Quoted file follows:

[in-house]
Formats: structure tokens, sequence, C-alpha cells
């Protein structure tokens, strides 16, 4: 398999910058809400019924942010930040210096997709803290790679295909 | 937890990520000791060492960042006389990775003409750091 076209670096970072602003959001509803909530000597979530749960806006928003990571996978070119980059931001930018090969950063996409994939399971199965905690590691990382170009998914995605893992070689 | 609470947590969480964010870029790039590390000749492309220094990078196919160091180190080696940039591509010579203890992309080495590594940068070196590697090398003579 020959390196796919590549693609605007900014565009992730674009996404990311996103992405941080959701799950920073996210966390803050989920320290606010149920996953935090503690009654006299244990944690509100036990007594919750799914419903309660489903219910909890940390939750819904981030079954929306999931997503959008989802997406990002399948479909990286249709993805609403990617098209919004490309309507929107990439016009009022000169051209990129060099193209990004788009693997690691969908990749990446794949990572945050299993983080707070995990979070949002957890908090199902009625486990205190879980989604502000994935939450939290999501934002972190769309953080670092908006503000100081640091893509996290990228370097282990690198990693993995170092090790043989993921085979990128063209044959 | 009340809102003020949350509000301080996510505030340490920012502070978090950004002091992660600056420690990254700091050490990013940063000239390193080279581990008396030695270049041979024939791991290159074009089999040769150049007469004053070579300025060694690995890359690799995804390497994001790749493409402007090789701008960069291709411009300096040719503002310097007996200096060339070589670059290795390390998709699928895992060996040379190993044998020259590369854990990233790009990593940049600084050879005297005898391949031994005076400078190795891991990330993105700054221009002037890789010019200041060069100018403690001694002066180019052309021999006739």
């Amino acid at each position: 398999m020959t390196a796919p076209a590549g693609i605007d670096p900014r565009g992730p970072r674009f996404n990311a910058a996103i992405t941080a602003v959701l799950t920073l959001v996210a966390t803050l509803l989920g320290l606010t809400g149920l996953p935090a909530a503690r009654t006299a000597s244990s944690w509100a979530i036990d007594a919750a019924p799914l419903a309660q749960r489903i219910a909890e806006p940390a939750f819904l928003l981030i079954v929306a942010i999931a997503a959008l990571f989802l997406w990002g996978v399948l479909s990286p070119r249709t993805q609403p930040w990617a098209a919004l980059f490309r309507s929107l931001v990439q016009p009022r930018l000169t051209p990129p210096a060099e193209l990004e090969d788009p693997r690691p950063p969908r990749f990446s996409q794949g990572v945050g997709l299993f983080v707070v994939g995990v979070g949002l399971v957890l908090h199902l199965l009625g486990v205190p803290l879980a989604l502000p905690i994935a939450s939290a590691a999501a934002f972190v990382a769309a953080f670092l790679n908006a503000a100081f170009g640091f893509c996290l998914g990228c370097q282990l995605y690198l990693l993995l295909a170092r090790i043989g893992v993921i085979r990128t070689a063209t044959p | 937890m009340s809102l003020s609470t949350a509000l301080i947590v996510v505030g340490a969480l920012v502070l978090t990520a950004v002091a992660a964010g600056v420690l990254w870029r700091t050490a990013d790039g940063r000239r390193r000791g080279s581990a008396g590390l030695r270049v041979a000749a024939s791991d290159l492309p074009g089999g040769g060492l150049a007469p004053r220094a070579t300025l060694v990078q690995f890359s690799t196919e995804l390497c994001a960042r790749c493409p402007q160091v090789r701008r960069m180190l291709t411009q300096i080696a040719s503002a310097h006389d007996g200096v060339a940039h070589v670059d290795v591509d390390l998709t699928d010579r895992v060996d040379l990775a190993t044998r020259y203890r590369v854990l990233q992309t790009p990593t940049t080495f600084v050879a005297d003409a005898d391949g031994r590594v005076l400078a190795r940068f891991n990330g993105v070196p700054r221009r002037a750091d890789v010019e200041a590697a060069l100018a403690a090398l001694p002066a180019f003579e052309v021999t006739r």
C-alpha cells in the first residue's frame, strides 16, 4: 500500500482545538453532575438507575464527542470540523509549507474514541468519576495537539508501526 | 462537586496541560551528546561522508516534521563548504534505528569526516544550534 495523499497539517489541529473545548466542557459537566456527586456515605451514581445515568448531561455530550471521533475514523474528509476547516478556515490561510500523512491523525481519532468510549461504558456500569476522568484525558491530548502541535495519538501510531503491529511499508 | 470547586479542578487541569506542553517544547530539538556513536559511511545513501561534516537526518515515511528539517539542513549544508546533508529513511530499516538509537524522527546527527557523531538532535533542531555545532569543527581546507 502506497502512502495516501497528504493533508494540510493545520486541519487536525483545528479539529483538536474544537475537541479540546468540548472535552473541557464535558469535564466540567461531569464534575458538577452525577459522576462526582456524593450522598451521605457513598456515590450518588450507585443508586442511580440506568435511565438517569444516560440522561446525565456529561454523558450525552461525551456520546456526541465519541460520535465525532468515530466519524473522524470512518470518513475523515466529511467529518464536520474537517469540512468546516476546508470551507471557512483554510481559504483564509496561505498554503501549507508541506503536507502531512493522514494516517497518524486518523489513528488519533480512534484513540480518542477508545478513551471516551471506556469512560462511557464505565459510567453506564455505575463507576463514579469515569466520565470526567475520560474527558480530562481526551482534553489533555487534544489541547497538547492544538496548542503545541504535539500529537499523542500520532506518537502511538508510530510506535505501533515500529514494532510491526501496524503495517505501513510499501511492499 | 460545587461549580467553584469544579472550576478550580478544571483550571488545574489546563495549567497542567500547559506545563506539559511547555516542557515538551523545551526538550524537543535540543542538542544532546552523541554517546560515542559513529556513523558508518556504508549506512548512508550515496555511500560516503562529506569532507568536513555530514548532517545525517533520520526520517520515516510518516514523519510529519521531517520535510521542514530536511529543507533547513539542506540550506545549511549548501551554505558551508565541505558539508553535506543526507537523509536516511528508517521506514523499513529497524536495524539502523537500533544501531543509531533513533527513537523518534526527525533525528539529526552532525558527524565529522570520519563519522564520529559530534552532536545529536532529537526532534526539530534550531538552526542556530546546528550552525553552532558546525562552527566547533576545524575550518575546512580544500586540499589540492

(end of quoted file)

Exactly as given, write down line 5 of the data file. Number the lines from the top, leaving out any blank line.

C-alpha cells in the first residue's frame, strides 16, 4: 500500500482545538453532575438507575464527542470540523509549507474514541468519576495537539508501526 | 462537586496541560551528546561522508516534521563548504534505528569526516544550534 495523499497539517489541529473545548466542557459537566456527586456515605451514581445515568448531561455530550471521533475514523474528509476547516478556515490561510500523512491523525481519532468510549461504558456500569476522568484525558491530548502541535495519538501510531503491529511499508 | 470547586479542578487541569506542553517544547530539538556513536559511511545513501561534516537526518515515511528539517539542513549544508546533508529513511530499516538509537524522527546527527557523531538532535533542531555545532569543527581546507 502506497502512502495516501497528504493533508494540510493545520486541519487536525483545528479539529483538536474544537475537541479540546468540548472535552473541557464535558469535564466540567461531569464534575458538577452525577459522576462526582456524593450522598451521605457513598456515590450518588450507585443508586442511580440506568435511565438517569444516560440522561446525565456529561454523558450525552461525551456520546456526541465519541460520535465525532468515530466519524473522524470512518470518513475523515466529511467529518464536520474537517469540512468546516476546508470551507471557512483554510481559504483564509496561505498554503501549507508541506503536507502531512493522514494516517497518524486518523489513528488519533480512534484513540480518542477508545478513551471516551471506556469512560462511557464505565459510567453506564455505575463507576463514579469515569466520565470526567475520560474527558480530562481526551482534553489533555487534544489541547497538547492544538496548542503545541504535539500529537499523542500520532506518537502511538508510530510506535505501533515500529514494532510491526501496524503495517505501513510499501511492499 | 460545587461549580467553584469544579472550576478550580478544571483550571488545574489546563495549567497542567500547559506545563506539559511547555516542557515538551523545551526538550524537543535540543542538542544532546552523541554517546560515542559513529556513523558508518556504508549506512548512508550515496555511500560516503562529506569532507568536513555530514548532517545525517533520520526520517520515516510518516514523519510529519521531517520535510521542514530536511529543507533547513539542506540550506545549511549548501551554505558551508565541505558539508553535506543526507537523509536516511528508517521506514523499513529497524536495524539502523537500533544501531543509531533513533527513537523518534526527525533525528539529526552532525558527524565529522570520519563519522564520529559530534552532536545529536532529537526532534526539530534550531538552526542556530546546528550552525553552532558546525562552527566547533576545524575550518575546512580544500586540499589540492